Teens And Young Adults

Teenage and young adult years are filled with adjustments and transitions that can sometimes throw people off balance. FSA provides therapeutic services for teens and their families that help navigate those transitions and address the crises that can sometimes result from them.

Depression
and Anxiety
LGBTQ (Lesbian, Gay, Bisexual,
Transexual, Questioning)
Panic Attacks Foster and Adoptive Families
Stress and Trauma Parenting and Single Parenting
Drug and Alcohol Addiction Academic Work
Eating Disorders Transition Issues to Adulthood
Self Injury

Depression and Anxiety
As many as one in eight teenagers may suffer from depression. Recent research shows that depression is occurring at younger ages than previous decades and adolescent depression can lead to a multitude of problems in adulthood, including continued depression, physical and mental illness, and substance abuse. There are a number of potential causes for depression, including grief and loss, nutritional changes, school or relationship stressors and family conflict. Left untreated, adolescent depression can lead to suicide, the third major cause of teenage death. It’s important to understand the signs of depression in a teenager and access help as soon as possible. FSA offers a range of evidence-based treatments for adolescents struggling with depression.

Sometimes, normal shyness and reticence to perform in public can become disabling social anxiety and prevent a teenager from making friends, attending social events or fully participating in school. FSA therapists help teenagers disabled by social anxiety develop a healthy ability to engage with people outside home. Back to top
Symptoms of Depression:

Persistent sad or irritable mood
Loss of interest in activities once enjoyed
Significant change in appetite or body weight
Difficulty sleeping or oversleeping
Psychomotor agitation or retardation
Loss of energy
Feelings of worthlessness or inappropriate guilt
Difficulty concentrating
Recurrent thoughts of death or suicide

Panic Attacks
Panic attacks are a perceived, not real, fear that builds in intensity and frequently involves a sense of doom. Teens who have had panic attacks can develop panic disorders and may stop going to favorite places, be afraid to attend school, or may not want to drive or travel. FSA therapists can help teens with a panic disorder regain normal activities and learn strategies to regain a healthy lifestyle. Back to top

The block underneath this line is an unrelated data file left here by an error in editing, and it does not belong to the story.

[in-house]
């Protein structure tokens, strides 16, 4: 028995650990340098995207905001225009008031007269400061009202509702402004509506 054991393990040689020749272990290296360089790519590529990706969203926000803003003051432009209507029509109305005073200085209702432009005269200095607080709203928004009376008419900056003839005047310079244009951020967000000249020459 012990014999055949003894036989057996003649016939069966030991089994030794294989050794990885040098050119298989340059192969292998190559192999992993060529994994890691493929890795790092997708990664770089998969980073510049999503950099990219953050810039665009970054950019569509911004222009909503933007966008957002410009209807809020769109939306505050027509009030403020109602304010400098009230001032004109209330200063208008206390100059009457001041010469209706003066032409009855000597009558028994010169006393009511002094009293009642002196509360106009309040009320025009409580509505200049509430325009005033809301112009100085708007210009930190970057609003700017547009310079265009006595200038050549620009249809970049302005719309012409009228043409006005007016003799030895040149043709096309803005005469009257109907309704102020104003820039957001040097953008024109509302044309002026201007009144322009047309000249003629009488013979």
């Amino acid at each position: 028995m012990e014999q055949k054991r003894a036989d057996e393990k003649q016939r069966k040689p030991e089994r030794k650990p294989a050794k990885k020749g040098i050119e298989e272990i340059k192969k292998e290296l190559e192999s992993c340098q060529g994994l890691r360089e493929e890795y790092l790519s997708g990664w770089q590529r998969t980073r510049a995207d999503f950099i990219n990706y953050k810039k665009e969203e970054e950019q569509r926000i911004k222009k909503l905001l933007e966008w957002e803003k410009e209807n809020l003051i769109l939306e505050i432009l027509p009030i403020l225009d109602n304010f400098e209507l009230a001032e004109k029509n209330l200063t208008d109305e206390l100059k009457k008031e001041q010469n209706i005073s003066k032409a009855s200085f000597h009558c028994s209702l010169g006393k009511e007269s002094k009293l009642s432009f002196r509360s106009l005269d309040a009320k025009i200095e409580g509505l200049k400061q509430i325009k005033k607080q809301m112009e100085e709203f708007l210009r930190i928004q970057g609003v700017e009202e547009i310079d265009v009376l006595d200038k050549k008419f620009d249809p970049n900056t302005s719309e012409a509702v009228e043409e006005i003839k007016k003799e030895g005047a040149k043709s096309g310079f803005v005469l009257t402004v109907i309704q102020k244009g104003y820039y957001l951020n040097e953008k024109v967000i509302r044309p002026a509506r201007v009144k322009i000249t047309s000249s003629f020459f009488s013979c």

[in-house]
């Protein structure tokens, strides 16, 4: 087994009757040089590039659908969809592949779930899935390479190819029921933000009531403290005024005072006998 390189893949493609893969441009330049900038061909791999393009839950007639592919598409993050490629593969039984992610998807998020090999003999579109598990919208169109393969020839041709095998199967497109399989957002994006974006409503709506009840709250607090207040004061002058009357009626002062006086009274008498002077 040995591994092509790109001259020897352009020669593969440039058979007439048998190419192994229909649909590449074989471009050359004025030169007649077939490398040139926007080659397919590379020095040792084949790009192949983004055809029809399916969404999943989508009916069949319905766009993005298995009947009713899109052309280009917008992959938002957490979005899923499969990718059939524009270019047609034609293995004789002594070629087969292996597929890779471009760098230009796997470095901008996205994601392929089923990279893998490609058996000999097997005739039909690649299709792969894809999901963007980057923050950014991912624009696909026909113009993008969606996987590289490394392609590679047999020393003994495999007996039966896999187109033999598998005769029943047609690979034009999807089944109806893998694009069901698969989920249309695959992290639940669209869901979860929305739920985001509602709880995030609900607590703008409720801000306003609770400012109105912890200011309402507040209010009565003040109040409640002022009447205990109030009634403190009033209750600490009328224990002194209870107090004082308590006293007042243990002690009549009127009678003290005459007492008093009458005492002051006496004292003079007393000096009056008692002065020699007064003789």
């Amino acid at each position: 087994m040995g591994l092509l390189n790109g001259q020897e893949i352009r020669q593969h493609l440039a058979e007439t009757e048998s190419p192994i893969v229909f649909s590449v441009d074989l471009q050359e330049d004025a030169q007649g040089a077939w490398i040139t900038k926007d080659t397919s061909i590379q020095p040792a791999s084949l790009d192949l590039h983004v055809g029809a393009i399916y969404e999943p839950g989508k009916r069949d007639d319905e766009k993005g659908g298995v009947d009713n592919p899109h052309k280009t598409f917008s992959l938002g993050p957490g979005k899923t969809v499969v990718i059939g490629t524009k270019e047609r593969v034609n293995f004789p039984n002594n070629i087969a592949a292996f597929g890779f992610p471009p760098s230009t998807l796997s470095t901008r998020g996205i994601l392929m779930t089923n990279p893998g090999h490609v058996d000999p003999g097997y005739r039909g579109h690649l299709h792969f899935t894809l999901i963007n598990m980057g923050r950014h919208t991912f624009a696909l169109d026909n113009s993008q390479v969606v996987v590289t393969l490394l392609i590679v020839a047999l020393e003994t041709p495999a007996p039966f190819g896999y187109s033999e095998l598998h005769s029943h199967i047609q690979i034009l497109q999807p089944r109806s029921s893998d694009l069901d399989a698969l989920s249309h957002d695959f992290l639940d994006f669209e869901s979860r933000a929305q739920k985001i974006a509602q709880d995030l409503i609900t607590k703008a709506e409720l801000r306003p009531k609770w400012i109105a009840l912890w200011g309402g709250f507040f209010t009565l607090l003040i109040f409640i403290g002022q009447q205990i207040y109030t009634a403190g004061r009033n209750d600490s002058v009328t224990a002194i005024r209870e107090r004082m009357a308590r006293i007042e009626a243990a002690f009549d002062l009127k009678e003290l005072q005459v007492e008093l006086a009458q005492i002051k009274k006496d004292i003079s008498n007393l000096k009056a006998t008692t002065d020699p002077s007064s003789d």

Symptoms of a panic attack:

Heart palpitations
Sweating
Trembling or shaking
Shortness of breath
A choking sensation
Chest pains
Nausea
Dizziness
Derealization, or a sense that one has lost contact with reality
Fear of going crazy or losing control
Numbing or tingling sensations
Fear of dying
Chills or hot flashes

Stress and Trauma
There is a wide range of stressful or traumatic events during adolescence or young adulthood that require professional help to overcome. From physical or sexual abuse that almost always requires professional intervention, to academic stress and problems at home that get beyond a person’s ability to manage. Family or romantic relationships, parents’ divorce, entering the work world, and college preparation can sometimes create unmanageable difficulties. FSA therapists utilize an array of therapeutic strategies to address each individual’s challenges and needs with the goal of achieving long-term stability.

FSA has Marin County’s most comprehensive services for childhood trauma, including trauma from sexual and physical abuse. The consequences of abuse can manifest themselves as Post-Traumatic Stress Syndrome, feeling responsible for the assault, developing self-injurious behaviors or addictions, intimacy issues, depression or anxiety. At FSA, the therapist’s goal is to help the victim feel empowered and able to build an adult life beyond the influence of the abuse. Back to top

Drug and Alcohol Addiction
After infancy, the brain experiences the greatest growth spurt during the teenage years. Critical and delicate processes are unfolding and teenagers risk damaging those processes when they overuse drugs or alcohol, become addicted to nicotine, caffeine or even the Internet, texting, or gambling. When it comes to drugs and alcohol, the younger a teenager is when he or she first begins using, the greater the risk of serious addiction and other mental health disorders. FSA provides individual evidence-based therapies with experienced therapists to help teenagers and young adults successfully overcome their addiction and substance abuse problems. Back to top